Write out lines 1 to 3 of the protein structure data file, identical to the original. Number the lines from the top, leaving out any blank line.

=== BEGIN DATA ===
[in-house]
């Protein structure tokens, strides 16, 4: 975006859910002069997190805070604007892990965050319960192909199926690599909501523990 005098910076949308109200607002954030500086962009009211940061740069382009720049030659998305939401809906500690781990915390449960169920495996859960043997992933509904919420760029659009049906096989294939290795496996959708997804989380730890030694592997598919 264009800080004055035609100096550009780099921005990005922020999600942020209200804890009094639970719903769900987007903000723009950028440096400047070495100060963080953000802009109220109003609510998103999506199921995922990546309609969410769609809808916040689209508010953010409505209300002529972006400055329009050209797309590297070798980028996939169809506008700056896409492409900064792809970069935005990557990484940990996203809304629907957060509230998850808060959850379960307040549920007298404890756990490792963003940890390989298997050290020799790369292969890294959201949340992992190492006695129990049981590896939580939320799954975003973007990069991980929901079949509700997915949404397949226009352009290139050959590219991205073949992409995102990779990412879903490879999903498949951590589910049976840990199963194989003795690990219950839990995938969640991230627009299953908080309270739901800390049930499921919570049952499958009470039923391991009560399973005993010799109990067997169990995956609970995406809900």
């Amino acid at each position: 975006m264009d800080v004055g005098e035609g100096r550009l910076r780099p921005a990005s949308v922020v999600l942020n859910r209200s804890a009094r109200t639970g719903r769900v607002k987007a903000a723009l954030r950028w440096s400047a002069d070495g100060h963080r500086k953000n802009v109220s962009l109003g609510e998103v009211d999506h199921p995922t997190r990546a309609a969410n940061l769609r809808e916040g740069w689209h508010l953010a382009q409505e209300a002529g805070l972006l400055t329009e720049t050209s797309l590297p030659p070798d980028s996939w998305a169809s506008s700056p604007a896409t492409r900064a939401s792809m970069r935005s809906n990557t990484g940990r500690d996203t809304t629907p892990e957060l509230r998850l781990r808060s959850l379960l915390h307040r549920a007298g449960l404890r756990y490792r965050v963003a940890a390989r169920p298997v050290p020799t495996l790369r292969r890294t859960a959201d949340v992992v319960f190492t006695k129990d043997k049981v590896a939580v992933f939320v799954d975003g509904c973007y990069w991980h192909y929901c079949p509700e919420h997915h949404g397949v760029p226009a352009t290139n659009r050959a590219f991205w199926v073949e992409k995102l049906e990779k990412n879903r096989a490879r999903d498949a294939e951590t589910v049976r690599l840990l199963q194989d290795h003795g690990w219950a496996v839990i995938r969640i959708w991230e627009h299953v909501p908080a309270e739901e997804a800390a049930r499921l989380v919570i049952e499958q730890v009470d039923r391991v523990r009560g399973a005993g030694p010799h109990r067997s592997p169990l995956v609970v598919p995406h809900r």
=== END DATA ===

[in-house]
């Protein structure tokens, strides 16, 4: 975006859910002069997190805070604007892990965050319960192909199926690599909501523990 005098910076949308109200607002954030500086962009009211940061740069382009720049030659998305939401809906500690781990915390449960169920495996859960043997992933509904919420760029659009049906096989294939290795496996959708997804989380730890030694592997598919 264009800080004055035609100096550009780099921005990005922020999600942020209200804890009094639970719903769900987007903000723009950028440096400047070495100060963080953000802009109220109003609510998103999506199921995922990546309609969410769609809808916040689209508010953010409505209300002529972006400055329009050209797309590297070798980028996939169809506008700056896409492409900064792809970069935005990557990484940990996203809304629907957060509230998850808060959850379960307040549920007298404890756990490792963003940890390989298997050290020799790369292969890294959201949340992992190492006695129990049981590896939580939320799954975003973007990069991980929901079949509700997915949404397949226009352009290139050959590219991205073949992409995102990779990412879903490879999903498949951590589910049976840990199963194989003795690990219950839990995938969640991230627009299953908080309270739901800390049930499921919570049952499958009470039923391991009560399973005993010799109990067997169990995956609970995406809900």
């Amino acid at each position: 975006m264009d800080v004055g005098e035609g100096r550009l910076r780099p921005a990005s949308v922020v999600l942020n859910r209200s804890a009094r109200t639970g719903r769900v607002k987007a903000a723009l954030r950028w440096s400047a002069d070495g100060h963080r500086k953000n802009v109220s962009l109003g609510e998103v009211d999506h199921p995922t997190r990546a309609a969410n940061l769609r809808e916040g740069w689209h508010l953010a382009q409505e209300a002529g805070l972006l400055t329009e720049t050209s797309l590297p030659p070798d980028s996939w998305a169809s506008s700056p604007a896409t492409r900064a939401s792809m970069r935005s809906n990557t990484g940990r500690d996203t809304t629907p892990e957060l509230r998850l781990r808060s959850l379960l915390h307040r549920a007298g449960l404890r756990y490792r965050v963003a940890a390989r169920p298997v050290p020799t495996l790369r292969r890294t859960a959201d949340v992992v319960f190492t006695k129990d043997k049981v590896a939580v992933f939320v799954d975003g509904c973007y990069w991980h192909y929901c079949p509700e919420h997915h949404g397949v760029p226009a352009t290139n659009r050959a590219f991205w199926v073949e992409k995102l049906e990779k990412n879903r096989a490879r999903d498949a294939e951590t589910v049976r690599l840990l199963q194989d290795h003795g690990w219950a496996v839990i995938r969640i959708w991230e627009h299953v909501p908080a309270e739901e997804a800390a049930r499921l989380v919570i049952e499958q730890v009470d039923r391991v523990r009560g399973a005993g030694p010799h109990r067997s592997p169990l995956v609970v598919p995406h809900r």